The Classic Houses to Visit for Tastings
A romantic trip to Champagne wouldn’t be complete without visiting its most prestigious houses, most of which are located in Reims and Epernay. These are all steeped in remarkable history and offer labyrinthine chalky cellars (crayères) filled with ageing, meticulously tipped, bottles. These include houses such as Ruinart in Reims (founded in 1729) with its deep crayeres and perfectly-formed gardens, the imposing chateaux of Taitinger (still owned by the Taitinger family), and Moet and Chandon (another 16th century house, founded by Claud Moet with the region’s largest underground maze of cellars). We’d also recommend a pit stop at Veuve Clicquot, particularly for its feminist success story, where Madame Cliquot took the business to new heights and even invented rosé Champagne. Whether visiting for wedding Champagnes or simply embarking on romantic bucket-list jaunts into the heart of French wine-making country, classic house hopping is a key part of the Champagne experience, where the true essence of the region reveals itself.
The Best Towns and Villages to Explore
While Champagne is first and foremost an epicurean exercise, there is so much to do beyond the cellar. The region’s pastel-hued villages and towns are well worth visiting, particularly 16th century, timber-clad Troyes with its Gothic cathedral and Modern Art Museum; Epernay as the beating heart of Champagne, where chateaux lord over their vine-covered kingdoms and couples can meander between them on bikes, or simply take refuge from the sun in the quaint, traditional cafes and brasseries. Just north of Epernay lies the Medieval village of Hautvillers, where the tomb of Dom Pérignon is located (the monk and alleged inventor of Champagne in the 17th century). Famed for its links to the French monarchy, Reims is the perfect final stop on any Champagne jaunt. It was under the cavernous ceiling of its Cathedral that the Kings of France were crowned and where King Clovis, the first king of France’s baptism was toasted with local wine (rendering the provenance of the very definition and inception of Champagne a sacred one). Underneath the city lies a chalky network of tunnels and cellars, originally carved out by the Romans. Here, locals sip Champagne like quotidien tonic at Le Café du Palais. Join them before heading to the Palace of Tau, once home to some of France’s most illustrious kings.
For Eco-conscious Couples
Couples with a conscience would be wise to pick Champagne as a honeymoon spot, a pre-wedding tasting adventure or a romantic trip à deux. Firstly, the region can easily be reached by TGV from Paris, which is an easy Eurostar journey from London, removing the need for air travel and already minimising carbon footprint for responsible travellers. But then there’s the eco-conscious thrust of the region itself. Champagne was the first wine region to fully assess its carbon footprint (2003) and, from these results, draw up an action plan to make the region and the production of the drink more sustainable. The Comité Champagne has set an ambitious target to achieve full environmental certification by 2030, with pioneering changes already in place such as reducing bottle weight, recycling vineyard water and trialling petrol-free shipping. Over half the region has so far gained environmental certification, and these impressive strides in sustainability are bound to strike a chord with responsible couples for their wedding day, or those looking to offset a few romantic days of fizz-fuelled indulgence with some impressive eco-feats.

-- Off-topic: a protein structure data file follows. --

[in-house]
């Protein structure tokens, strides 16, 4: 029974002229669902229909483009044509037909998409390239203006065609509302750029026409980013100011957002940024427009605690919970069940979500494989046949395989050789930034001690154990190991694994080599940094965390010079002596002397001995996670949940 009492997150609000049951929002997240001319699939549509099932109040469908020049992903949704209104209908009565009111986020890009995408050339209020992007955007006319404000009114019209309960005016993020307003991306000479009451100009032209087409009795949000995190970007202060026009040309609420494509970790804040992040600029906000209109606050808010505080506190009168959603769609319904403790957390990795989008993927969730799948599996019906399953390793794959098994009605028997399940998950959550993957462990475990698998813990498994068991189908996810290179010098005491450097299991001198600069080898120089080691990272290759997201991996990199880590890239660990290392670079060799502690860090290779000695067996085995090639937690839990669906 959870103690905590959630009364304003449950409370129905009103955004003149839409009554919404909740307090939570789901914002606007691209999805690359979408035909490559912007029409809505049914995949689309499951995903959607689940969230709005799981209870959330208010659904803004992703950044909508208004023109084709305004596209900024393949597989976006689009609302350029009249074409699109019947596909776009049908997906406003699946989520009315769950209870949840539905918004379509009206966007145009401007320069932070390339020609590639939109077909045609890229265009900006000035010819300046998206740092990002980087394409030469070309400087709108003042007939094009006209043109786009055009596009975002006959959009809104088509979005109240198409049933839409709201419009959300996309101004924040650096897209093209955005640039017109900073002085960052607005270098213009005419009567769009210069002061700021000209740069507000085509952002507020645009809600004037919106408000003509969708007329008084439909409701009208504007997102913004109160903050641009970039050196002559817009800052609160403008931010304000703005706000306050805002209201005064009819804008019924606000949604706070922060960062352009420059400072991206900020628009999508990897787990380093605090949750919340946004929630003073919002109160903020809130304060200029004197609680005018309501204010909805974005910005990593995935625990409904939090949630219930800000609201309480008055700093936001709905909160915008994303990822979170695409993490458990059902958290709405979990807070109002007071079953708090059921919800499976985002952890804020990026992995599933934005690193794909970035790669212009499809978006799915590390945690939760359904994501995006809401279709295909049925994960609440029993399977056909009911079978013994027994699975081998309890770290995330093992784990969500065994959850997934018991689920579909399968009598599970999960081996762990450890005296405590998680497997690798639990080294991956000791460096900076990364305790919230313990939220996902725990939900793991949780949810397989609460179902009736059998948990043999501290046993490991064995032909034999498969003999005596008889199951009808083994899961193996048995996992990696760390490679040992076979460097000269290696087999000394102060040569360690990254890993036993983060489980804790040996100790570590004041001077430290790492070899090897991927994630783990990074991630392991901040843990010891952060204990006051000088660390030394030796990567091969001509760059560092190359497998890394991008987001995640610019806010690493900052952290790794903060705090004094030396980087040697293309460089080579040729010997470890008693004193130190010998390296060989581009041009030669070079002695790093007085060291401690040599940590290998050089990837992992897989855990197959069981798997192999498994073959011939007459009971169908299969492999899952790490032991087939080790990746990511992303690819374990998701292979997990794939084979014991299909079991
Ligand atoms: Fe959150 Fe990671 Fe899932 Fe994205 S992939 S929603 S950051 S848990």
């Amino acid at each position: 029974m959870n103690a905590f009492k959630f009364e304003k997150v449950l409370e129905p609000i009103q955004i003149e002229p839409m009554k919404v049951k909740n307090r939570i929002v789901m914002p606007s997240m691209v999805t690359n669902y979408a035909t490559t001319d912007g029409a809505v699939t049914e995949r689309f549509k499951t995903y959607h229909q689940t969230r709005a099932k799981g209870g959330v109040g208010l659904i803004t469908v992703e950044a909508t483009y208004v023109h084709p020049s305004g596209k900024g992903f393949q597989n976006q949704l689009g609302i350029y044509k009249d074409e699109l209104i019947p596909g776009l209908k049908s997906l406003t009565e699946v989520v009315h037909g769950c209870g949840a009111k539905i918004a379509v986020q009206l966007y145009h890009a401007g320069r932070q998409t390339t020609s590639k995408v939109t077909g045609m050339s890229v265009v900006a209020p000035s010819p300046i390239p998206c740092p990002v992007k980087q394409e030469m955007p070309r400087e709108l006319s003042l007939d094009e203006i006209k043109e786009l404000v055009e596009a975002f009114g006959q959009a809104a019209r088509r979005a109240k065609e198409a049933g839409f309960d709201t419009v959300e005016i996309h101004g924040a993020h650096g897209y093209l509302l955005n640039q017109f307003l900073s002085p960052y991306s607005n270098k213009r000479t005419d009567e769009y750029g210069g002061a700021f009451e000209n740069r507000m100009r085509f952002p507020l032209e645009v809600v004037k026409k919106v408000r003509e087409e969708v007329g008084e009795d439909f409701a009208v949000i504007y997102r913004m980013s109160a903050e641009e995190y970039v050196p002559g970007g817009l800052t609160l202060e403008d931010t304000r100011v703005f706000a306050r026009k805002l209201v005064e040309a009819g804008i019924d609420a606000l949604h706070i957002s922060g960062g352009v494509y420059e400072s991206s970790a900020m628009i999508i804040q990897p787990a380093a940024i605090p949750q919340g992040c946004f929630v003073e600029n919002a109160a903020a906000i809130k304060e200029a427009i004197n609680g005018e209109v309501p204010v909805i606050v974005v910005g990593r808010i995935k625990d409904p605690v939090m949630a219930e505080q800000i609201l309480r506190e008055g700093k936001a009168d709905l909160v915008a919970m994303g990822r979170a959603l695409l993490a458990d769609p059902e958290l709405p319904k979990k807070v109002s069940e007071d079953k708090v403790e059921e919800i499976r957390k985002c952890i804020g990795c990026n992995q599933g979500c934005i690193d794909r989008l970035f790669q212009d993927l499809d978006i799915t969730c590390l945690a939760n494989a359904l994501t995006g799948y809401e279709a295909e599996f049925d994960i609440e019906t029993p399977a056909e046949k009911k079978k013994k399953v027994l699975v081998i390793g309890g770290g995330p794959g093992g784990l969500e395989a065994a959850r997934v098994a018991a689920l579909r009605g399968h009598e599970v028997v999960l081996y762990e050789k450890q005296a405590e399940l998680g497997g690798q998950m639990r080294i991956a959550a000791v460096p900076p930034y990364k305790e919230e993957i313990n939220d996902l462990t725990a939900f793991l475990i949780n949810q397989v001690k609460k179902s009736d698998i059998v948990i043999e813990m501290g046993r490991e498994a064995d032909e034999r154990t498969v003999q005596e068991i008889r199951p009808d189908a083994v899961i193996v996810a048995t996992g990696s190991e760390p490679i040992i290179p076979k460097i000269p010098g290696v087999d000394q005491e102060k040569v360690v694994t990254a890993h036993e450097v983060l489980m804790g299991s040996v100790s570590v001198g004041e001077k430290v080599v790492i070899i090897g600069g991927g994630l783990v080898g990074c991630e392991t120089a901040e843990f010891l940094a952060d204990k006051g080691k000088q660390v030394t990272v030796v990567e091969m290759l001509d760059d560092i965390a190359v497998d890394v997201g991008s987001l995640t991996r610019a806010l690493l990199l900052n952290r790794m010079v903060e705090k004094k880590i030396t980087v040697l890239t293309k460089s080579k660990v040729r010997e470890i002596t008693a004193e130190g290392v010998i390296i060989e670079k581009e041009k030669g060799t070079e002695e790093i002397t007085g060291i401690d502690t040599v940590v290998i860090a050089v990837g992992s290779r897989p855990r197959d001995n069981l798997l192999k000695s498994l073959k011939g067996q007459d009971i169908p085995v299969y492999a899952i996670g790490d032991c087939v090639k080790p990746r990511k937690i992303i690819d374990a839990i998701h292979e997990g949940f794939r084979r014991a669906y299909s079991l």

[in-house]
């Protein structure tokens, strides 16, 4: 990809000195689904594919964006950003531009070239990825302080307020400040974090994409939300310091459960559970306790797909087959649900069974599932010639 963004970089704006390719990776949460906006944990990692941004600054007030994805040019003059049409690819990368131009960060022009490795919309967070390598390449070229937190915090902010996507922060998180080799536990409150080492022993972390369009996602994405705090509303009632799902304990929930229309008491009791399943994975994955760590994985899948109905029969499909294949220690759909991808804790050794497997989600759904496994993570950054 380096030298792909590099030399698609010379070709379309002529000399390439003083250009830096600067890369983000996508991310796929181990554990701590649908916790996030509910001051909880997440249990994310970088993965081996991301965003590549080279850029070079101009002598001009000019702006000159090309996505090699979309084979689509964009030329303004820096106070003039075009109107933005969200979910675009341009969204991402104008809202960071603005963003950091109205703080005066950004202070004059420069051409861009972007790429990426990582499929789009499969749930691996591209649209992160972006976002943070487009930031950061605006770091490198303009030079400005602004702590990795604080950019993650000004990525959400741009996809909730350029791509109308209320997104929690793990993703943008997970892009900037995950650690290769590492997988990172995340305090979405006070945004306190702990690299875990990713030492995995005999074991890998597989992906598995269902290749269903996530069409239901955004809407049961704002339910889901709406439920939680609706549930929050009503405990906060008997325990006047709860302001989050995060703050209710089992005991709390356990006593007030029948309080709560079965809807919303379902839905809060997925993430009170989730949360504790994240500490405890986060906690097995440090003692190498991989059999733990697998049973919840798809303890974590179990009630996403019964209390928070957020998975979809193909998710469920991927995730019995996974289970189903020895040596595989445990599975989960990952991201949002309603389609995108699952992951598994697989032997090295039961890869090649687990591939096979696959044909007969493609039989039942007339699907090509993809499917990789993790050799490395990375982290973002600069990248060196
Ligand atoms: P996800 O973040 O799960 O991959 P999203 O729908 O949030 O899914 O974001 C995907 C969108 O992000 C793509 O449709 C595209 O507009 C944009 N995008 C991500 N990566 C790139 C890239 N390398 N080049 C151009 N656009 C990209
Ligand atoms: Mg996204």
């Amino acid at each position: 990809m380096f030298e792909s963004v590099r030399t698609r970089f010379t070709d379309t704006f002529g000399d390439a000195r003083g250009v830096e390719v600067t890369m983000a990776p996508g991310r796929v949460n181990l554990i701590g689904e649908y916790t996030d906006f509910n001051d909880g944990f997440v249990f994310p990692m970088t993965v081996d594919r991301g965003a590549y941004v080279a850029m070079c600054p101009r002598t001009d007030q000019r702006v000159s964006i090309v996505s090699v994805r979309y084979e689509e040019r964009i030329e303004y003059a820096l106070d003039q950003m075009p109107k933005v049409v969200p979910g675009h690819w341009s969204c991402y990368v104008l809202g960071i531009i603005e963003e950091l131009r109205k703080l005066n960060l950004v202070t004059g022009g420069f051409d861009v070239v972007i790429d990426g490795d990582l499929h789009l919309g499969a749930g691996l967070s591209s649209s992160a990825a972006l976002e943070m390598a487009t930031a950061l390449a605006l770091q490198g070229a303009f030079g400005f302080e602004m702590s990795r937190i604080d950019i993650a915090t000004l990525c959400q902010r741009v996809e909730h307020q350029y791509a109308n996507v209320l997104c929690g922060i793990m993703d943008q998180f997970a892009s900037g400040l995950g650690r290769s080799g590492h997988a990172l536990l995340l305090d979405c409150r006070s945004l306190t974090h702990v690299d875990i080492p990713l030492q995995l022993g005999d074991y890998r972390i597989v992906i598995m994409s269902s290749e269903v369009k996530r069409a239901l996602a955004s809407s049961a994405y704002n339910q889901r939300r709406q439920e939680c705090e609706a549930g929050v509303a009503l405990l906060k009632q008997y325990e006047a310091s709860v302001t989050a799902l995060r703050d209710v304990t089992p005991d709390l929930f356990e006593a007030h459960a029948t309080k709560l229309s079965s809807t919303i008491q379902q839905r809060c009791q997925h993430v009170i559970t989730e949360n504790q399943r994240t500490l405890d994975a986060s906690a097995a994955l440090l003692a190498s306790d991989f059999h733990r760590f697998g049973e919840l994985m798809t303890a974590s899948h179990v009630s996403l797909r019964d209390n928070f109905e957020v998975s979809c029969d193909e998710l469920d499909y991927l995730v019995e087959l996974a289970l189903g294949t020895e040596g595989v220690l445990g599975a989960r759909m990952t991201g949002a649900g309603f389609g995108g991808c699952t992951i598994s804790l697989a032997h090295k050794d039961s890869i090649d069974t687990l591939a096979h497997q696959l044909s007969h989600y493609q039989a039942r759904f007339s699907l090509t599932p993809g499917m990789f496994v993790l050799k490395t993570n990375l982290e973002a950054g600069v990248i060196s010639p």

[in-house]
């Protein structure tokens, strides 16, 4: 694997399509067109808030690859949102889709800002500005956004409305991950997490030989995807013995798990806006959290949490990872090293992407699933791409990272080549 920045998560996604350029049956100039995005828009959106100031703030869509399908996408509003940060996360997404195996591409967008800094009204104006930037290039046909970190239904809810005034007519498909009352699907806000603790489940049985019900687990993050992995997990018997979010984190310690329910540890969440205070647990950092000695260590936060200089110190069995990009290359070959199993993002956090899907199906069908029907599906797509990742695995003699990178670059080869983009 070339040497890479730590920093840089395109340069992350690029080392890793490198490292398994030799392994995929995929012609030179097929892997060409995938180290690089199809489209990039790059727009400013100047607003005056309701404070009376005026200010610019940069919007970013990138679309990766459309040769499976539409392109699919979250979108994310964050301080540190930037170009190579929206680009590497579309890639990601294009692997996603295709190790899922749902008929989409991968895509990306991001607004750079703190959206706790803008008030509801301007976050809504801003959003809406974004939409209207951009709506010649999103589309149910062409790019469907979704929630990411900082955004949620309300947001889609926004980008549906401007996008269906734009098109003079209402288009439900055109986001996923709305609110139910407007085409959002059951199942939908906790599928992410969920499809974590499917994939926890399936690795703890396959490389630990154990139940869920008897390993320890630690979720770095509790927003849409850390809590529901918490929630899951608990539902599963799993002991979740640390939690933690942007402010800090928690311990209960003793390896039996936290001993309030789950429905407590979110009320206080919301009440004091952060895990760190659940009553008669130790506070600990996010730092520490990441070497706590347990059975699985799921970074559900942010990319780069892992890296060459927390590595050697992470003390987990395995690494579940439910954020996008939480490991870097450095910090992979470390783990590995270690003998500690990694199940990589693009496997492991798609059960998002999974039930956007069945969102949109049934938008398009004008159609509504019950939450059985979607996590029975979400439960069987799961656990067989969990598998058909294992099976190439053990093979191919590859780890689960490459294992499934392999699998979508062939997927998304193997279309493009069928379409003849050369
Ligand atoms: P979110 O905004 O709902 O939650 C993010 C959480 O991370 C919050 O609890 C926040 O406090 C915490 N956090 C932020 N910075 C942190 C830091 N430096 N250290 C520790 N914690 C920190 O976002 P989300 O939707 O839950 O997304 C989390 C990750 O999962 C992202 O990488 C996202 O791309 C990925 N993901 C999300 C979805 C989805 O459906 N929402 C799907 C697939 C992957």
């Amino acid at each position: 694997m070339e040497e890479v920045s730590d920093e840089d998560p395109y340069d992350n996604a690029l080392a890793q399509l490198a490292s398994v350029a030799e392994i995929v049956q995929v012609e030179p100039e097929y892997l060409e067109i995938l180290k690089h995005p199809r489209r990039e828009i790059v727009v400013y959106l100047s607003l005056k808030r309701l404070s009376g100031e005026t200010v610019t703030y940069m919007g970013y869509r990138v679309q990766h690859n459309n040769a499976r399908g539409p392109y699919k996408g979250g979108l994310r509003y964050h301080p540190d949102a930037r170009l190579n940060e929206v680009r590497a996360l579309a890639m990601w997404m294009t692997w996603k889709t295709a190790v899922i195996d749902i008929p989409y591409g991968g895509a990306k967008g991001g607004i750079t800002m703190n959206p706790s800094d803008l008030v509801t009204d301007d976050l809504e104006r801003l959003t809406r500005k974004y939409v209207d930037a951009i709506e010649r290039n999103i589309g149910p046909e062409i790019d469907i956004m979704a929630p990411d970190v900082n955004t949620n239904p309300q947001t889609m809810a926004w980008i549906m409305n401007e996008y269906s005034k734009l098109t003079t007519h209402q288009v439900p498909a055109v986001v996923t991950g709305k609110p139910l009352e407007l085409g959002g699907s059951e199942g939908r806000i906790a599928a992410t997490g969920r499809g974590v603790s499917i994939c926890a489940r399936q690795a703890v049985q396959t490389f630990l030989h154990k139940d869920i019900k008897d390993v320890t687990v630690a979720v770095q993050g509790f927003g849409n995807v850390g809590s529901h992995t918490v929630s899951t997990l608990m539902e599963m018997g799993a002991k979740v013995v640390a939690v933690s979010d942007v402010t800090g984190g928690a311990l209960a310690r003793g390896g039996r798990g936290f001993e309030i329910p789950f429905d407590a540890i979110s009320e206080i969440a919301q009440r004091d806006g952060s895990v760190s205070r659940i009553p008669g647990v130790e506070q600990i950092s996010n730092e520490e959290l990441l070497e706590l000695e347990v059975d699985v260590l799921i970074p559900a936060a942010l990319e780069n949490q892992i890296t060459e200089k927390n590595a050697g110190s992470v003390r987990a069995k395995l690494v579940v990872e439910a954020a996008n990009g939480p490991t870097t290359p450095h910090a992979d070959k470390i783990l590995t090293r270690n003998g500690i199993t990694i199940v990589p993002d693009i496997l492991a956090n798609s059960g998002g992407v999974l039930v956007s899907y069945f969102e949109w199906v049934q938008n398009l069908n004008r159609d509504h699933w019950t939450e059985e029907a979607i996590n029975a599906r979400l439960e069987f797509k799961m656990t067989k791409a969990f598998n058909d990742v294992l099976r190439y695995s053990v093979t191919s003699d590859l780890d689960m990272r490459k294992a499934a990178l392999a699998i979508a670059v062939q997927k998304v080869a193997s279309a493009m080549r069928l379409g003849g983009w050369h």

To fully research this romantic guide to Champagne, The Wedding Edition team headed out to the region’s vine-coated hills and Medieval towns. Here are their most romantic moments – consider them nuggets of inspiration for any impending jaunt to the world’s most famous wine region.
Anisa: ‘My most romantic moment was watching the sunset over the vineyards from the Royal Champagne Hotel & Spa terrace with a glass of their exquisite Champagne. It’s the uninterrupted views of the vineyards that make it so special. The sheer spec of the food and service at dinner, paired beautifully with Champagnes, completes this remarkable experience.’
Francesca: ‘For me, the Royal Champagne Hotel & Spa is an unparalleled romantic setting. Whether I was indulging in the spa or relaxing in my suite, the hotel’s clever design allowed me to appreciate breathtaking views across Champagne’s vineyards. One of my highlights from the trip was our dinner here. Golden hour partnered with a delicious Champagne-paired dinner accompanied by incredible views is a hard moment to top.’
Isabella: ‘Tasting at Boutique 19 – here the tasting is seriously cool. Not only is it on the most stylish avenue (Avenue De Champagne) but the team here are pioneers in educating and champion the up and coming vigneron. ‘
Kendra: ‘Discovering the cellars at Louis Brochet – for 4 generations Louis Brochet have been showcasing their brilliant vineyards and we can see why. expect little four-legged furry friends running around whilst you taste their delicious range (the Blanc de Blanc is a showstopper) and rolling green hills lined with the worlds most covered grapevines.’
Yasmin: It has to be the romantic lunch we had at Château de Sacy. The view onto the vines (all bookended with red roses) was an enchanting backdrop for lunch – accompanied by light, crisp Champagne. The staff had a yesteryear charm to them and the setting was an exhale, personified.’
To plan your romantic trip to Champagne, France, visit: champagne.fr/en
Related content: Honeymoon Review: Royal Champagne Hotel & Spa